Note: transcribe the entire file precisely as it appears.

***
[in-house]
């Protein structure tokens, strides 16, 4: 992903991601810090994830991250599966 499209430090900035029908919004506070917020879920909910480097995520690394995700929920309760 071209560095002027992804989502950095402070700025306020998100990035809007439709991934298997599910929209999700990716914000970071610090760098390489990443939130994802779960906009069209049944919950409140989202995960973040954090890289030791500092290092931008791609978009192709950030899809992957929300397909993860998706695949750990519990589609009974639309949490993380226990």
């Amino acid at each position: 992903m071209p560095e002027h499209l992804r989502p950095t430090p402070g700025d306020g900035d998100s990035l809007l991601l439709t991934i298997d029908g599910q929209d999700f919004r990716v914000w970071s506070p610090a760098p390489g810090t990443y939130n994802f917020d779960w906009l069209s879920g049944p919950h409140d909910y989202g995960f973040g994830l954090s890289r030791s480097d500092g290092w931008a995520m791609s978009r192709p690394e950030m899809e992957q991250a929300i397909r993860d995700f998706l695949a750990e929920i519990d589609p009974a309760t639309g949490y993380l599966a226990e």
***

[in-house]
């Protein structure tokens, strides 16, 4: 992903991601810090994830991250599966 499209430090900035029908919004506070917020879920909910480097995520690394995700929920309760 071209560095002027992804989502950095402070700025306020998100990035809007439709991934298997599910929209999700990716914000970071610090760098390489990443939130994802779960906009069209049944919950409140989202995960973040954090890289030791500092290092931008791609978009192709950030899809992957929300397909993860998706695949750990519990589609009974639309949490993380226990």
């Amino acid at each position: 992903m071209p560095e002027h499209l992804r989502p950095t430090p402070g700025d306020g900035d998100s990035l809007l991601l439709t991934i298997d029908g599910q929209d999700f919004r990716v914000w970071s506070p610090a760098p390489g810090t990443y939130n994802f917020d779960w906009l069209s879920g049944p919950h409140d909910y989202g995960f973040g994830l954090s890289r030791s480097d500092g290092w931008a995520m791609s978009r192709p690394e950030m899809e992957q991250a929300i397909r993860d995700f998706l695949a750990e929920i519990d589609p009974a309760t639309g949490y993380l599966a226990e």